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Status: = Dropped|
This document describes a refined volatile statement for the D programming language. The new definition takes into account the needs of low-level, embedded, kernel, and driver developers, etc. The idea is to define volatile in such a way that it has strict, well-defined semantics that programmers can rely on and which can easily be implemented in a D compiler.
D currently has no way to do safe memory-mapped I/O. The reason for that is that the language has no well-defined volatile statement or type qualifier. This means that a compiler is free to reorder memory operations as it sees fit and even erase some loads/stores that it thinks are dead (but which have actual impact on program semantics).
While D could simply introduce a type qualifier akin to C's volatile, this was decided against for this proposal. It would allow rather nonsensical code such as:
The volatile on the declaration of i has no effect, nor could it be given any meaningful effect. Thus, volatile as a type qualifier was deemed overengineered (especially in the light of the many qualifiers D already has). Instead, in this proposal, a volatile statement is defined using the already-in-place syntax which is currently deprecated.
The volatile statement is very similar to the with statement, except that it takes no 'argument': It introduces a new scope in the statement (which can be a block) following it. Code within this statement is protected from a number of problems that present themselves when a compiler optimizes code that deals with things like memory-mapped I/O.
The grammar for a volatile statement shall be:
The existing statement grammar shall be expanded as such:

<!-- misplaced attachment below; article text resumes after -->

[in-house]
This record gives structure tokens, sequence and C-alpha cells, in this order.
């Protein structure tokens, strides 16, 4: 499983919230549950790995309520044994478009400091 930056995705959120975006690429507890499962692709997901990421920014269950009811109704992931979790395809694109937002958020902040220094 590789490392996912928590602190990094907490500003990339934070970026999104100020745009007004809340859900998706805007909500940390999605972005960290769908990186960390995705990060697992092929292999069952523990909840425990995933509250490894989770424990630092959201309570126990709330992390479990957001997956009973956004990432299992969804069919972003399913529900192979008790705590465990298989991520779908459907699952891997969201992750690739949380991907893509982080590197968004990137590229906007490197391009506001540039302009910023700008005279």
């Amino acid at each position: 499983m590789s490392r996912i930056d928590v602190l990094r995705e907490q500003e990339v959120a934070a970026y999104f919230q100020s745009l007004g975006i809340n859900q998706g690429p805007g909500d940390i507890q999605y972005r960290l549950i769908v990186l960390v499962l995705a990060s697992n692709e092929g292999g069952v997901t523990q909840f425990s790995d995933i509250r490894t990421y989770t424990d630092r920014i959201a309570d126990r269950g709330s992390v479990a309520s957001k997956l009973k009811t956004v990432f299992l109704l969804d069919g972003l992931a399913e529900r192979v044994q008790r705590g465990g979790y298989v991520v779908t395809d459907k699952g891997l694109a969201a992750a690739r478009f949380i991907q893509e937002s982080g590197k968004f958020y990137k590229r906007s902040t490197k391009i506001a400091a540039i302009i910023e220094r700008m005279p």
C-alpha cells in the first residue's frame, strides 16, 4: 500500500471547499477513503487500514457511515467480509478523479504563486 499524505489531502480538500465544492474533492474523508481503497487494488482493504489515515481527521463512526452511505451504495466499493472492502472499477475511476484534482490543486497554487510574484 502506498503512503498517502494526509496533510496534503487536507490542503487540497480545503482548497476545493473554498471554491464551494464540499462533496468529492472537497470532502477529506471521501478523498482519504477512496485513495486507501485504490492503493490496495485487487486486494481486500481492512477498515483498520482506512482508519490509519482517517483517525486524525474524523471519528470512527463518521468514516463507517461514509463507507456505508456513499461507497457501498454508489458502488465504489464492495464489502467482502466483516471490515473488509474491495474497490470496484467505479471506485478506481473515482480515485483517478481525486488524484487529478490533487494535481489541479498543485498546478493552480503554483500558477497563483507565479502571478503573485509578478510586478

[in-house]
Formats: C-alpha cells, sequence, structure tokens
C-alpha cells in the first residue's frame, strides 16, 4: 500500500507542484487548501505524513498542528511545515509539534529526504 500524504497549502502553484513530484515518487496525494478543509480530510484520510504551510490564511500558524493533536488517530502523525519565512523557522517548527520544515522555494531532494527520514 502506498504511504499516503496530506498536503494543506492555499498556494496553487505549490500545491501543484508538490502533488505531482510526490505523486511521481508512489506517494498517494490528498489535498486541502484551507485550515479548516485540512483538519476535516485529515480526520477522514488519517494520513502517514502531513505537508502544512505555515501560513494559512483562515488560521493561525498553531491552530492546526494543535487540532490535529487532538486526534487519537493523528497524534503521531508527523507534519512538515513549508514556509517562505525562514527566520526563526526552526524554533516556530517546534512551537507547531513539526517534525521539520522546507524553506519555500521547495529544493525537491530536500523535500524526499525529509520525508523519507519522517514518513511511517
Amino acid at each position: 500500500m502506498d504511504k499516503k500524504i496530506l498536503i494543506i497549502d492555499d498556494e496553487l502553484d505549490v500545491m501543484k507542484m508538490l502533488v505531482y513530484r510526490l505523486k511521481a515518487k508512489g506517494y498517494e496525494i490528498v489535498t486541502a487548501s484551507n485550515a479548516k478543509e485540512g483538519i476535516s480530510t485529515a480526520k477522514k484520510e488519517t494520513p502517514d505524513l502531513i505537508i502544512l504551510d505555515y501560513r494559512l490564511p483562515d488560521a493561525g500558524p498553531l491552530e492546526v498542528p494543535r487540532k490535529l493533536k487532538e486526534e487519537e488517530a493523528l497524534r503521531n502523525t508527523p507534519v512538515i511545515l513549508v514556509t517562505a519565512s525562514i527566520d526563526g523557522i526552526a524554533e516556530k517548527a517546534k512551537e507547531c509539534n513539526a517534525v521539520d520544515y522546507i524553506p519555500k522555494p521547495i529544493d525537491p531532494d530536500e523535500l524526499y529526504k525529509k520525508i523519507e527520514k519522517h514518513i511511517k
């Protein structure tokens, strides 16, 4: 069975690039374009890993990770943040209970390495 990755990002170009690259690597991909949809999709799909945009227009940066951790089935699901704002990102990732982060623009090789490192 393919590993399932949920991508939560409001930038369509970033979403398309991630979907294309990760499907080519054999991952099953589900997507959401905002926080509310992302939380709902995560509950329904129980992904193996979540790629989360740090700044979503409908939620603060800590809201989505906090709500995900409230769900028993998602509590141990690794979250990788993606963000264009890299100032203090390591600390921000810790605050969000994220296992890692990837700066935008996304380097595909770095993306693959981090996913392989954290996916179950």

This means that the following (silly) code is valid:
All statements within a volatile statement are guaranteed to execute in the **exact** order that they are written in, lexically, even if it seems to the compiler that the statements could be reordered harmlessly to achieve better performance.
For example, the compiler may not move **any** of the statements here:
Further, the compiler is not allowed to optimize out any statements, even if they seem completely dead. For instance, in this example, the compiler must not remove the first assignment even though it seems dead:
Lastly, volatile statements may not be reordered with regard to each other. That is, in this example, the first volatile statement must not be moved to after the second and vice versa:
Volatile statements may, however, be reordered with respect to non-volatile statements. So, in the example below, the volatile statement may be moved to the end of the function (after the call to baz):
(Assuming, of course, that reordering the non-volatile code has no visible effect on semantics.)
Just to be clear, volatile guarantees **absolutely nothing** about concurrency.
A number of alternatives to a volatile statement have been suggested. They are, however, not good enough to actually replace a volatile statement for the reasons outlined below.
The shared type qualifier has been suggested as a solution to the problems volatile tries to solve. However:
- It is not implemented in any compiler, so practically using it now is not possible at all.
- It does not have any well-defined semantics yet.
- It will most likely not be portable because it's designed for the x86 memory model.
- If ever implemented, it will result in memory fences and/or atomic operations, which is **not** what volatile memory operations are about. This will severely affect pipelining and performance in general.
It was suggested to use inline assembly to perform volatile memory operations. While a correct solution, it is not reasonable:
- It leads to unportable programs.
- It leads to a dependency on the compiler's inline assembly syntax.
- Some compilers may even decide to optimize the assembly itself.
- Memory-mapped I/O is too common in low-level programming for a systems language to require the programmer to drop to assembly.
This document has been placed in the Public Domain.